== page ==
In my opinion, Gardens of the Moon, Deadhouse Gates, Memories of Ice, House of Chains, and Midnight Tides were meant to lay the groundwork for the entire series. With that established, The Bonehunters, Reaper's Gale, and Toll the Hounds served as transition books to bring all these disparate plotlines together in a complex tapestry of threads and characters. Dust of Dreams and The Crippled God are the climax of this ambitious fantasy saga. Like most fans, I've often shaken my head in confusion, perplexed by the fact that Erikson appeared to be focusing on secondary characters and seemingly unimportant storylines in every single Malazan installment. Well, Dust of Dreams finally provides a number of surprising, even shocking, answers. Past volumes contained an enormoius amount of foreshadowing that we simply didn't get. Yet in Dust of Dreams, a lot of things suddenly make sense. A case in point would have to be the entire Shake storyline. At times, it felt kind of lame and unnecessary in the past, but you won't believe what Erikson has in store for them.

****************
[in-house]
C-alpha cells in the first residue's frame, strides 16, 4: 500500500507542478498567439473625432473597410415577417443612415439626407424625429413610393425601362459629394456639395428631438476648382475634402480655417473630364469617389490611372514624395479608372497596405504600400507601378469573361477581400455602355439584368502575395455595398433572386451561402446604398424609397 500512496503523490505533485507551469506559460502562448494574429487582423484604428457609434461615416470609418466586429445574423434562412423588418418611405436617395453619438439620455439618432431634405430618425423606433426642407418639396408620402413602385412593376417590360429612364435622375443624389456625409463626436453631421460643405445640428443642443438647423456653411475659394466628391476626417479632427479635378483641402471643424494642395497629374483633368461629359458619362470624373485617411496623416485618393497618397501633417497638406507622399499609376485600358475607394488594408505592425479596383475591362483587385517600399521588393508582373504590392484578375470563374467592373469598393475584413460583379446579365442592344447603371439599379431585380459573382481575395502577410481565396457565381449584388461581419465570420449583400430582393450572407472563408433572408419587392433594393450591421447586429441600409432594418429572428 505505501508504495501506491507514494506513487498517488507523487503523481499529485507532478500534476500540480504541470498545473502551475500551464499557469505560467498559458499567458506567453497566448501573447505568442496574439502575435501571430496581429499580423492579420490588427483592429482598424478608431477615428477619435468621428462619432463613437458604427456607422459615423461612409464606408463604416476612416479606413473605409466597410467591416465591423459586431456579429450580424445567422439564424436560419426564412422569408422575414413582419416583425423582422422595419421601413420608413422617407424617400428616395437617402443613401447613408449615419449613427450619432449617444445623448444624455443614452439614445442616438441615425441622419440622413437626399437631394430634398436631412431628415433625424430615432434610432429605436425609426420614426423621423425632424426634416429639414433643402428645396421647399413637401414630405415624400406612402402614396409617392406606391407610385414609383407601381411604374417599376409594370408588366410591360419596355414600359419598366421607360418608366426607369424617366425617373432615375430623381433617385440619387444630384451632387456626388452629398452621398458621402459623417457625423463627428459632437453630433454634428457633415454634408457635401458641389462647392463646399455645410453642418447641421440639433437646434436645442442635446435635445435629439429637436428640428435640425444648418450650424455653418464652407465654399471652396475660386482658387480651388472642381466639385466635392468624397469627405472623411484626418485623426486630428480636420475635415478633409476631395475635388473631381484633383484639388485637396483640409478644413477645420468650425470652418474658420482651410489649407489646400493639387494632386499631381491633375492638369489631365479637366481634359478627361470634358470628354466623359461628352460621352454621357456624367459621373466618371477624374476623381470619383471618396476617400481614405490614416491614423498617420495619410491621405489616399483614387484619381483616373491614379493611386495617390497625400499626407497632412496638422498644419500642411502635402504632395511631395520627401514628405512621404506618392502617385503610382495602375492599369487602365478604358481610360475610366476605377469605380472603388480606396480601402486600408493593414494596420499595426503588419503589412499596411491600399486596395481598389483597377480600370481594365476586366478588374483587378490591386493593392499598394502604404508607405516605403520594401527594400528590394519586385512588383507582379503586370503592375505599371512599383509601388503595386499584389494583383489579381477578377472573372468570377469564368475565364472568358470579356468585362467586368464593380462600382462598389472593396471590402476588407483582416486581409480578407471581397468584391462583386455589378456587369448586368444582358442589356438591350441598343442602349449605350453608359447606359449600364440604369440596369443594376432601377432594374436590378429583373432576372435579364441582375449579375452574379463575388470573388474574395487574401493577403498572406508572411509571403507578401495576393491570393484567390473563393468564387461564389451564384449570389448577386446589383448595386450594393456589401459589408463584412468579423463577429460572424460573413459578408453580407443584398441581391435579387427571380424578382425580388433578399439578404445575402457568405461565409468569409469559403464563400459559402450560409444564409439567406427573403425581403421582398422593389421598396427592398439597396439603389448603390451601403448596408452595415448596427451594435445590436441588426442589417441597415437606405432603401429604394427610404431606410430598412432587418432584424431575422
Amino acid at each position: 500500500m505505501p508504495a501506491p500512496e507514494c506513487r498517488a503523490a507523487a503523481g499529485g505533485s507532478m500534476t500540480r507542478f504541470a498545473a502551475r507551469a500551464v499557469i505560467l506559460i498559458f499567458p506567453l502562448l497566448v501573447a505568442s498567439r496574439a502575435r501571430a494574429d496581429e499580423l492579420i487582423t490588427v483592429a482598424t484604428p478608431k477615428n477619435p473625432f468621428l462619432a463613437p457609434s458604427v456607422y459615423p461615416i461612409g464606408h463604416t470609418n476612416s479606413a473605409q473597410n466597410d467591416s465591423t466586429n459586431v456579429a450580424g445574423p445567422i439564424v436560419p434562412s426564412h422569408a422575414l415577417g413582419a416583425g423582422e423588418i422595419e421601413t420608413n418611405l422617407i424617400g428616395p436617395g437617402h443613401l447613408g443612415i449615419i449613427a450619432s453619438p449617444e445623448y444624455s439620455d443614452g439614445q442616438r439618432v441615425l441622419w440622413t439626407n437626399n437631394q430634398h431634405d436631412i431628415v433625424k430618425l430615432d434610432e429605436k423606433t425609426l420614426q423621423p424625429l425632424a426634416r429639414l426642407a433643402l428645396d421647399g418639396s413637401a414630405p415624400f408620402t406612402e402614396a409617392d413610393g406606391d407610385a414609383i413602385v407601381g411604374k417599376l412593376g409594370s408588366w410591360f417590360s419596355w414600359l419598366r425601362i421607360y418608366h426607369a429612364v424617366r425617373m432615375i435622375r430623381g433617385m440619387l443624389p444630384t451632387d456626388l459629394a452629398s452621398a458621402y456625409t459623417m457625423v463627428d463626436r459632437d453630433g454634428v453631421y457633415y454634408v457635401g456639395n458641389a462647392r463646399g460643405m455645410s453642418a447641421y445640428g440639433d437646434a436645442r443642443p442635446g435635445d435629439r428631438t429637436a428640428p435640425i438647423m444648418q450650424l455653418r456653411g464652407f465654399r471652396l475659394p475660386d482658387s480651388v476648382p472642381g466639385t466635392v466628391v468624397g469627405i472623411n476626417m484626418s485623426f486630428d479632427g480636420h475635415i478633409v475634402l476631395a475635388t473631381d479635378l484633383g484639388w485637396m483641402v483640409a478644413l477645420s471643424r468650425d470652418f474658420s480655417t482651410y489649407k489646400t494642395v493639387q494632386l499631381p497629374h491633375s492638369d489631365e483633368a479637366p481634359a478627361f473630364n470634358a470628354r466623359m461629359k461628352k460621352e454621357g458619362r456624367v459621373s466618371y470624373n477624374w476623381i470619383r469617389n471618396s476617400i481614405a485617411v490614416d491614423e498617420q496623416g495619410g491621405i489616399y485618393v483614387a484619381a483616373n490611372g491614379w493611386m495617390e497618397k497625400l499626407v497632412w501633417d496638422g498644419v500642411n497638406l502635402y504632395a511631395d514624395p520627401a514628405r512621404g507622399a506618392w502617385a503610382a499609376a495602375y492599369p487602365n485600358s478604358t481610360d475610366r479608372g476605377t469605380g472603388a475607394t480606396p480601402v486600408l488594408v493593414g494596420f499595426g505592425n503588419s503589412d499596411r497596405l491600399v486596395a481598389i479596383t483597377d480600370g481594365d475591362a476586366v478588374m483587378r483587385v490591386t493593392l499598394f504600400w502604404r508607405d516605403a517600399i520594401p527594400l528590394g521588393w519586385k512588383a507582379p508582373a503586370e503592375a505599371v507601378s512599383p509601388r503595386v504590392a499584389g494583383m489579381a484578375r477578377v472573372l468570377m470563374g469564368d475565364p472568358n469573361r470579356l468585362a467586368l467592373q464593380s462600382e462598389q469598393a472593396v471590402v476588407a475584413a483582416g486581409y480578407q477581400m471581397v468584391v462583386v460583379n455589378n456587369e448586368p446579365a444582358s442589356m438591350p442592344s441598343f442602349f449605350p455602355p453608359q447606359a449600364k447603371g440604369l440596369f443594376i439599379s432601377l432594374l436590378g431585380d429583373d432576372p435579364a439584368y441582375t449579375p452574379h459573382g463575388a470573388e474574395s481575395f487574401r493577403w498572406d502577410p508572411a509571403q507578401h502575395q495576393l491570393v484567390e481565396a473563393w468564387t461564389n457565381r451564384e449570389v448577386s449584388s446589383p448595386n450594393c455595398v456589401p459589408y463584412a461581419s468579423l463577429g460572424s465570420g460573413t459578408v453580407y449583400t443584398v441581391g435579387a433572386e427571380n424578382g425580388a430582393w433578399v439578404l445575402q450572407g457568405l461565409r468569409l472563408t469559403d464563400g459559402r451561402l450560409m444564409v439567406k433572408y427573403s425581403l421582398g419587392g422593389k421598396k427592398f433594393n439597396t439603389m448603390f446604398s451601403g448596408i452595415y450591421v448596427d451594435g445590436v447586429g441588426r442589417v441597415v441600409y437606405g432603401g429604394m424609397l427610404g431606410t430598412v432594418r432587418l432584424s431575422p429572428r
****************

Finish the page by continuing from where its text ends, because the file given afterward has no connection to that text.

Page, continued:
Both The Bonehunters and Reaper's Gale were all over the place in terms of plotlines, which is what I loved about them. Toll the Hounds, although suffering from inconsistent rhythm, more or less followed the blueprint of earlier Malazan books. I feel that Dust of Dreams bears more similarities with the former, as the author has a panoply of storylines to bring together.